You see, summit climbs are rewarding, and trudge up a mountain for hours during the wee hours. You reach its highest point like the rays of the sun lighten the sky. Everything is below you — the clouds, the hills, the tiny specks of civilization. On a Himalayan trek, you usually see mountain ranges in the distance.

This is where Deoriatal Chandrashila is special. It is not a section of Himalayan ranges that you see. You see all the major summits of Western and Eastern Uttarakhand from the summit. By all, we mean all.

Explore Deoriatal – Chandrashila

2. Surya Top

Difficulty: Moderate

The meandering ridge walk gives grand views of Mt Bandarpunch and Mt Kalanag. Picture from the Indiahikes archives.

Surya Top is an extension of our much-loved Dayara Bugyal trek. Trekkers often get teary-eyed upon reaching Dayara meadows on the Dayara Bugyal trek. But Surya Top is a real deal when it comes to experiencing the grandeur of Dayara meadows in its entirety. You trek on the meadows not just for a couple of hours but for two full days! At Devkund, you are at the end of the Dayara meadows. Right behind you are endless stretches of perfectly manicured meadows that extend as far as your eyes can reach. You explore all that Dayara Meadows has to offer. This is only possible when you do the Surya Top Trek.

Spring in the Surya Top Trek starts in mid-March and goes on until the end of April. The snow starts to melt in the upper reaches, while the grass begins to turn green in the lower meadows. Tiny flowers make their heads out of the grass, while rhododendrons bloom on the trees.

The upper reaches of the Surya Top trek are usually covered in snow until mid-April.

Spring is a great time to experience colour contrasts on the meadows and the ridge walk. You see snow, greenery, and the colour of flowers altogether.

Explore Surya Top

3. Ranthan Kharak

Difficulty: Moderate

Your campsite at Chofu is very unique. You camp on a slope with open views of the valley and the entire Garhwal mountain ranges in front of you. Photo by Nitesh Kumar.

The Spring season is very special in this region of Kumaon. Normally, the forests in any trek need time to blossom into greenery after a harsh winter. This is not the case in Ranthan Kharak. The forests here will be lush green with different varieties of rhododendrons, trees, mushrooms, birds and animals.

You will walk on paths filled with hidden waterfalls, water trickling down your shoulders occasionally as you traverse through thickets till you arrive at Bajimanian Kharak.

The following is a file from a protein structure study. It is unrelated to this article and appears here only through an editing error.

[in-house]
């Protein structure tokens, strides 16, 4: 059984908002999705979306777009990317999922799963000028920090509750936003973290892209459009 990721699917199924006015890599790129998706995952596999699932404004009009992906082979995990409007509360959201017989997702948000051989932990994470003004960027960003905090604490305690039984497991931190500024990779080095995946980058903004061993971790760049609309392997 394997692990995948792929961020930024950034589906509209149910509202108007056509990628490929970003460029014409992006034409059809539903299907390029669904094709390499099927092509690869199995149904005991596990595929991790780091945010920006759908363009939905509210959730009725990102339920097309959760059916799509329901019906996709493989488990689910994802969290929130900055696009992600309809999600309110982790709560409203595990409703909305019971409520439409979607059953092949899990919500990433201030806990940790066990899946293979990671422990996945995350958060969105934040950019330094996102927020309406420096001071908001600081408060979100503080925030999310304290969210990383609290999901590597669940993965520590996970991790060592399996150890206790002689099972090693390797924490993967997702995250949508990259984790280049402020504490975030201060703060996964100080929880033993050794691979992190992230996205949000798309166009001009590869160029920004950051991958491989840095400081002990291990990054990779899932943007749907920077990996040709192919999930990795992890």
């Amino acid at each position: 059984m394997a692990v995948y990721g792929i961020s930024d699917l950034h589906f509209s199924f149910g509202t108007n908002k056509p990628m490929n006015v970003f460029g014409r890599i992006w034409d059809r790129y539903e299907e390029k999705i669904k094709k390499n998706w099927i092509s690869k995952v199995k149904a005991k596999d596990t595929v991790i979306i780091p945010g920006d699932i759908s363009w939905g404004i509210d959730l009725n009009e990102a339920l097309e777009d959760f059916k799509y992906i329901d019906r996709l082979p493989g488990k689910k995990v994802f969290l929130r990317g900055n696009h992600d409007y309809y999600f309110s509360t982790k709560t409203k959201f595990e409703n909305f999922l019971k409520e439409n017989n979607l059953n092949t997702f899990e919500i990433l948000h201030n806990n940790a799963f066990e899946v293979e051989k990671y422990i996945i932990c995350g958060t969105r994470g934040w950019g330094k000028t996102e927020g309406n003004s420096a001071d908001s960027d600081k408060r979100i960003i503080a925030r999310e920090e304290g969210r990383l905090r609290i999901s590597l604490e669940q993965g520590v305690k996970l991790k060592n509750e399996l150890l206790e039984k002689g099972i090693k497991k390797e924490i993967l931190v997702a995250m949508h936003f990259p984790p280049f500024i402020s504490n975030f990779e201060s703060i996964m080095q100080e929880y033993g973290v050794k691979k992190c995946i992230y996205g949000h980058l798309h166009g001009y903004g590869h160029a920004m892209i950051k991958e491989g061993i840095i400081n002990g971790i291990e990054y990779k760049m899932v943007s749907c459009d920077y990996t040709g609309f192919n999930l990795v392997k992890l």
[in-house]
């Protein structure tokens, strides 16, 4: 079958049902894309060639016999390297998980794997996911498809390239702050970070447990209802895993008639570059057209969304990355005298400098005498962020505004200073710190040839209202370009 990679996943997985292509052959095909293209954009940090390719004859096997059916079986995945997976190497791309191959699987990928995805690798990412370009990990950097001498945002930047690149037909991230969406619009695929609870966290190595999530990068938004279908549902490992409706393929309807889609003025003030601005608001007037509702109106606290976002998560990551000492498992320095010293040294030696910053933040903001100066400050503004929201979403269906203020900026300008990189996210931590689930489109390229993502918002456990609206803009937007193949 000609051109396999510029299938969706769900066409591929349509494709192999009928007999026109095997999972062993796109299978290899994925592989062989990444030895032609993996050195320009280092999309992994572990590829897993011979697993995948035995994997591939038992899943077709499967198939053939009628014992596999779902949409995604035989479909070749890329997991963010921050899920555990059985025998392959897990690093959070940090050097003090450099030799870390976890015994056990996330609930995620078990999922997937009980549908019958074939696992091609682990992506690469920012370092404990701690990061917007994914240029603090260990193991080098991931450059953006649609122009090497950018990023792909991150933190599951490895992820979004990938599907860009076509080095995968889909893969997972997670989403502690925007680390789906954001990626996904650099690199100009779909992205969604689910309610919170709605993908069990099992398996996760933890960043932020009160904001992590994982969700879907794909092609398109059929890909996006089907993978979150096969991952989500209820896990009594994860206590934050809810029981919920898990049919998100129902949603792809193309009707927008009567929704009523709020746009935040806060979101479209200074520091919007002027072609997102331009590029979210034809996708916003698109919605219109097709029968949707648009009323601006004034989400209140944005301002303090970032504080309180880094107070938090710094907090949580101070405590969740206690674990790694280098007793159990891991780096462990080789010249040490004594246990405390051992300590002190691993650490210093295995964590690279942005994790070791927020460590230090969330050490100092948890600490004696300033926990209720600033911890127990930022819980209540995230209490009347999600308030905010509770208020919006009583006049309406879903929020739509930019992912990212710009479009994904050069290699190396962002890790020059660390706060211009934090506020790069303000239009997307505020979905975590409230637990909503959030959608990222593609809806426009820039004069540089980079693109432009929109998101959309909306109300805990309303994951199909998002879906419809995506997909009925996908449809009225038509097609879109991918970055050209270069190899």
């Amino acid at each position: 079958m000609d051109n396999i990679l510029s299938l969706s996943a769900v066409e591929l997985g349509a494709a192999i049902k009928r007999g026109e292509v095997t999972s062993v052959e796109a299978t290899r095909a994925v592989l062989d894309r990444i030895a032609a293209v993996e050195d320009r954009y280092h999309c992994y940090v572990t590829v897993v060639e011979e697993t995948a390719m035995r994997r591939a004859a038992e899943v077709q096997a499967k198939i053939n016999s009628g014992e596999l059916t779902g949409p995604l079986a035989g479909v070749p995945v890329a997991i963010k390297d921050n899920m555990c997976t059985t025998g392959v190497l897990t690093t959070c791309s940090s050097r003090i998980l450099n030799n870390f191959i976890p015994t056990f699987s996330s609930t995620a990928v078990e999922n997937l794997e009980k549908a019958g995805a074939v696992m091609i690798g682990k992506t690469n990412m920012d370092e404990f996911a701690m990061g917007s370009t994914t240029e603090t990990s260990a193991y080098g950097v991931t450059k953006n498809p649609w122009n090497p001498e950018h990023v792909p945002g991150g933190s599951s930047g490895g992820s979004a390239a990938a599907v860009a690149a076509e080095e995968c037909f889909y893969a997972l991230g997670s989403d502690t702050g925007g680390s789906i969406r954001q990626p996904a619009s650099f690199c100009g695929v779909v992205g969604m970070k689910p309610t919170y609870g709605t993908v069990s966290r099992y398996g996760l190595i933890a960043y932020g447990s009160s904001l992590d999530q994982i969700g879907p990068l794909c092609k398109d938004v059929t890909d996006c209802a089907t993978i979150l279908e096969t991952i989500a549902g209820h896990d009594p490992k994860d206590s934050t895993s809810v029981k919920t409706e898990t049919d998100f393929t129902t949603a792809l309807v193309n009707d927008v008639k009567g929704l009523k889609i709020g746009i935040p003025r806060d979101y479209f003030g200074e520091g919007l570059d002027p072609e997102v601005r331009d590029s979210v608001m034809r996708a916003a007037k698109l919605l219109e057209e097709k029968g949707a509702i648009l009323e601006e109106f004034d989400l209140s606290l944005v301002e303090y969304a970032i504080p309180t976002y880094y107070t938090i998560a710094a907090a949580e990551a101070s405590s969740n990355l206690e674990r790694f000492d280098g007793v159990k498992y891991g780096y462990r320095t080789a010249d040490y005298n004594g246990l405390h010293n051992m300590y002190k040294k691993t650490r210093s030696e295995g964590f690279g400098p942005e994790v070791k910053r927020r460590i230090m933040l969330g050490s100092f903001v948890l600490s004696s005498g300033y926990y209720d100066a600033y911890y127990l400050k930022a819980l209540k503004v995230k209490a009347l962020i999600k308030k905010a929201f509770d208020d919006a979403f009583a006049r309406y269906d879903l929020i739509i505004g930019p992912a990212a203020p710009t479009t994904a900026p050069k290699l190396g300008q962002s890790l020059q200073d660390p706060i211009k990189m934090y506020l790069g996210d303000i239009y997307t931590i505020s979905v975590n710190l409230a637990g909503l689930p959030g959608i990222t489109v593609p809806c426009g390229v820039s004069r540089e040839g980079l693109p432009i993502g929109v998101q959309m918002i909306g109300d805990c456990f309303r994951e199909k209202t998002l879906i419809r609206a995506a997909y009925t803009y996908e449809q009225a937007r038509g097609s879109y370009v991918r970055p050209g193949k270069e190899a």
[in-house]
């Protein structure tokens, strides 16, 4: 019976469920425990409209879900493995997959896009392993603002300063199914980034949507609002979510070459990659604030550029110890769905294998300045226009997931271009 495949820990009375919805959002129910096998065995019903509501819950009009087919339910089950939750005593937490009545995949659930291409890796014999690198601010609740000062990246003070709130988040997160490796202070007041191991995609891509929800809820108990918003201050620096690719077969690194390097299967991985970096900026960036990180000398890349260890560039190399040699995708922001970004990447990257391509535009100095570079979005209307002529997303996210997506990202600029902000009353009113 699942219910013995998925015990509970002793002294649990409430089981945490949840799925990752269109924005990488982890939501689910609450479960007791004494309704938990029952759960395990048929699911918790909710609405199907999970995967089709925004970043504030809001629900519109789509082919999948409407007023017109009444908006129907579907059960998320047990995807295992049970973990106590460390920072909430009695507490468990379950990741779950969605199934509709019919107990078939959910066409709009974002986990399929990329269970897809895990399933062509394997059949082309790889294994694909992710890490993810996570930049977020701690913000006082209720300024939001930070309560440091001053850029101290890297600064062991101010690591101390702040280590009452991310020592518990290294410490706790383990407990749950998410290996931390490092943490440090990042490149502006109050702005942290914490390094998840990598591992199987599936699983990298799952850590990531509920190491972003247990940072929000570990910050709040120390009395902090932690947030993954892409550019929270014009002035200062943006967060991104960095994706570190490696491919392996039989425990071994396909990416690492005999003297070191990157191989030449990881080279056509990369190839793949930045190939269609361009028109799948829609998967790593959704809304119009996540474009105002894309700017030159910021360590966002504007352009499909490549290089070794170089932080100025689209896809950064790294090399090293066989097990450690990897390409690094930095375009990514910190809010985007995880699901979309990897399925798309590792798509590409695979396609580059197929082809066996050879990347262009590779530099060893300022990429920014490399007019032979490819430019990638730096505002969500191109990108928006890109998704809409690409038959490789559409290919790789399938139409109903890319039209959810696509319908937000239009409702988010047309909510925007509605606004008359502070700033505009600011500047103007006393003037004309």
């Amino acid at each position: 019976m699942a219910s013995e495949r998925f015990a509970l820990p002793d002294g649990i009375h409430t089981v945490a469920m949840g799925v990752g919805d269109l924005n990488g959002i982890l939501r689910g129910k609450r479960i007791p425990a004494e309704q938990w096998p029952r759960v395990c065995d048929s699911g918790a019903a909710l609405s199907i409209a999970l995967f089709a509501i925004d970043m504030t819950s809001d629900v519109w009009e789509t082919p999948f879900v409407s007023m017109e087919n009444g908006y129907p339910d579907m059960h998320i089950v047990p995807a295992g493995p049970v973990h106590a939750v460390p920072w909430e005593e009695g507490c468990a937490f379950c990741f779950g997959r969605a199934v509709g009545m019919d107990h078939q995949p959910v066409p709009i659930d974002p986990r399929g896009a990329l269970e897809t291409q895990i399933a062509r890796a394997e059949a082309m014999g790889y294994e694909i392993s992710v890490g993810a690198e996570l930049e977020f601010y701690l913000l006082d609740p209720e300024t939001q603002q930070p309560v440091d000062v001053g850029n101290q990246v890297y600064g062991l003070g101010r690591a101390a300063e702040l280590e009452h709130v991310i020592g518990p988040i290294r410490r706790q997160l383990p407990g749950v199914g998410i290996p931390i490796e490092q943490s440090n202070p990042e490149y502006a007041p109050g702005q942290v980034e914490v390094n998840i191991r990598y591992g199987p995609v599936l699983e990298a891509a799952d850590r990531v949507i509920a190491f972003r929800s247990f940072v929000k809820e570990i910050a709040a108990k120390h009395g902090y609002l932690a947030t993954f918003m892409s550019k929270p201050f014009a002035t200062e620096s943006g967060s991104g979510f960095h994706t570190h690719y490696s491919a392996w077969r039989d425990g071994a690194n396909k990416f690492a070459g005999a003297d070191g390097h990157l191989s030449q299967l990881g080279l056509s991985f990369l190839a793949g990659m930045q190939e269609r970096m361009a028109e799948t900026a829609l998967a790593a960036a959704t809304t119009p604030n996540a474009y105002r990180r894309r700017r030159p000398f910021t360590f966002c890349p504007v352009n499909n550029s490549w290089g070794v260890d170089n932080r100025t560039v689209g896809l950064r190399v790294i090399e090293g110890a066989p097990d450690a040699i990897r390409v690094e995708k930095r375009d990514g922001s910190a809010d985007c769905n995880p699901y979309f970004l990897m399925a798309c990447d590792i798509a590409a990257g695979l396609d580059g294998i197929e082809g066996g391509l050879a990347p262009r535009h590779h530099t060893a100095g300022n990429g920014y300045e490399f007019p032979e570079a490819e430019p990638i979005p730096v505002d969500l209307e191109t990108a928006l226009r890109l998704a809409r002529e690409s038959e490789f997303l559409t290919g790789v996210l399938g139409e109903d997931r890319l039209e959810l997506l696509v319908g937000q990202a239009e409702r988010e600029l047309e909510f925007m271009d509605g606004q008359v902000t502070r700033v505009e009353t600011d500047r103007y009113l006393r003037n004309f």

As you leave the tree line behind, you come across ridges and ledges with occasional patches of snow. The views of the far-off mountains will not be crystal clear. However, your proximity to them will anyway give you a magnified view.

Be prepared for the cold by packing 4-5 warm layers. Keep your exposed parts warm from chilling winds, especially after crossing Bajimanian Kharak. The kharaks boast of budding green grass with wildflowers sprawling all over it.

Explore Ranthan Kharak

4. Brahmatal

Difficulty: Moderate

View of Mt Trishul from Tilandi campsite. Picture by Guhanesan Sivalingam.

On the Brahmatal trek, you walk on a high-point with the mountain dropping on either side. This is called a ridgeline. A ridgeline often gives the feeling of an extended summit.

What’s delightful is that you also get to camp on the ridge – at Tilandi. From here, you get to see the Himalayan landscape rolling out on both sides.

As you are on a high point at Tilandi, you get to witness the sunset and sunrise from the same campsite. And being at the high-point also makes it the windiest campsite of the trek.

To top it all, you get to see Mt Trishul and Mt Nanda Ghunti up close from Brahmatal Top!

Explore Brahmatal

5. Sandakphu – Phalut

Difficulty: Moderate

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Alpen glow on sleeping buddha during sunset as seen from Sandakphu campsite. Picture by Kartik Vasan.

The Sandakphu – Phalut trek, with views of four of the tallest mountains in the world – Mt Everest, Mt Lhotse, Mt Makalu and Mt Kanchenjunga, this is one trek to keep a tab on if you’re going in spring.

Not only do you get crisp views, but you also trek through wonderful forests of the Singalila National Park. The colours in these rhododendron, bamboo and pine forests are stunning!

Being up in the mountains in such clear, clean air is a blessing. Everything seems more enhanced – the colours, the smells, the scale… They say an uncluttered home can bring clarity to the mind; an uncluttered trek in the Himalayas can do just that a 1000 times over.

Explore Sandakphu – Phalut

6. Goechala

Difficulty: Difficult